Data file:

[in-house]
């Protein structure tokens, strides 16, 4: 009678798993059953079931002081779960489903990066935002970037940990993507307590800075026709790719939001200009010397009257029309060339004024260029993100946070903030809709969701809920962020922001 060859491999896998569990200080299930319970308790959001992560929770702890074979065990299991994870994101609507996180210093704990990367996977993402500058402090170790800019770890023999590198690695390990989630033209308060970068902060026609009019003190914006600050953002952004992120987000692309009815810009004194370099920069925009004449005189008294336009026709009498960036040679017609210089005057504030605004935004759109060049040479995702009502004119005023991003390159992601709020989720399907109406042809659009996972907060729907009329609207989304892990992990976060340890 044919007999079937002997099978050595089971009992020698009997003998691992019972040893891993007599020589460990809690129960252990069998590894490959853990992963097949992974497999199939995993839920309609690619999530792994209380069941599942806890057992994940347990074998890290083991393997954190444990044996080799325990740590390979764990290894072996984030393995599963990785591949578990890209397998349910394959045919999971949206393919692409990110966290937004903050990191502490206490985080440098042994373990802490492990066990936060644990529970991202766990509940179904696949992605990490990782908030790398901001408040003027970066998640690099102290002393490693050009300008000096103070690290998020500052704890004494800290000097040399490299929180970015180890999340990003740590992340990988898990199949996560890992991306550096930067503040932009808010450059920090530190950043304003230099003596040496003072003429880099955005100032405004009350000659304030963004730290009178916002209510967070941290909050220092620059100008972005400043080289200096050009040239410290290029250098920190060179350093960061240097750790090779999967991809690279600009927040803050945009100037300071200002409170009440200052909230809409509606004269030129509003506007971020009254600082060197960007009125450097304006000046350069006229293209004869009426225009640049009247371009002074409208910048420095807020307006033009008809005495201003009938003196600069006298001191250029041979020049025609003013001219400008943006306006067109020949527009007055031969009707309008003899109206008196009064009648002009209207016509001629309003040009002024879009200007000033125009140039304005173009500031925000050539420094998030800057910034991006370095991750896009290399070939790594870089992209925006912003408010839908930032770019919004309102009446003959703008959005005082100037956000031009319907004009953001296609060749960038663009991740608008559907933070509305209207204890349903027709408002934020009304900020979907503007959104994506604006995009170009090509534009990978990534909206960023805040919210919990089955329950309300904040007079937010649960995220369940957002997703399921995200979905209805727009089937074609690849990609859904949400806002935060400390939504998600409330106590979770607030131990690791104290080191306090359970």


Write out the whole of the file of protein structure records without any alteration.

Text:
[in-house]
């Protein structure tokens, strides 16, 4: 009678798993059953079931002081779960489903990066935002970037940990993507307590800075026709790719939001200009010397009257029309060339004024260029993100946070903030809709969701809920962020922001 060859491999896998569990200080299930319970308790959001992560929770702890074979065990299991994870994101609507996180210093704990990367996977993402500058402090170790800019770890023999590198690695390990989630033209308060970068902060026609009019003190914006600050953002952004992120987000692309009815810009004194370099920069925009004449005189008294336009026709009498960036040679017609210089005057504030605004935004759109060049040479995702009502004119005023991003390159992601709020989720399907109406042809659009996972907060729907009329609207989304892990992990976060340890 044919007999079937002997099978050595089971009992020698009997003998691992019972040893891993007599020589460990809690129960252990069998590894490959853990992963097949992974497999199939995993839920309609690619999530792994209380069941599942806890057992994940347990074998890290083991393997954190444990044996080799325990740590390979764990290894072996984030393995599963990785591949578990890209397998349910394959045919999971949206393919692409990110966290937004903050990191502490206490985080440098042994373990802490492990066990936060644990529970991202766990509940179904696949992605990490990782908030790398901001408040003027970066998640690099102290002393490693050009300008000096103070690290998020500052704890004494800290000097040399490299929180970015180890999340990003740590992340990988898990199949996560890992991306550096930067503040932009808010450059920090530190950043304003230099003596040496003072003429880099955005100032405004009350000659304030963004730290009178916002209510967070941290909050220092620059100008972005400043080289200096050009040239410290290029250098920190060179350093960061240097750790090779999967991809690279600009927040803050945009100037300071200002409170009440200052909230809409509606004269030129509003506007971020009254600082060197960007009125450097304006000046350069006229293209004869009426225009640049009247371009002074409208910048420095807020307006033009008809005495201003009938003196600069006298001191250029041979020049025609003013001219400008943006306006067109020949527009007055031969009707309008003899109206008196009064009648002009209207016509001629309003040009002024879009200007000033125009140039304005173009500031925000050539420094998030800057910034991006370095991750896009290399070939790594870089992209925006912003408010839908930032770019919004309102009446003959703008959005005082100037956000031009319907004009953001296609060749960038663009991740608008559907933070509305209207204890349903027709408002934020009304900020979907503007959104994506604006995009170009090509534009990978990534909206960023805040919210919990089955329950309300904040007079937010649960995220369940957002997703399921995200979905209805727009089937074609690849990609859904949400806002935060400390939504998600409330106590979770607030131990690791104290080191306090359970």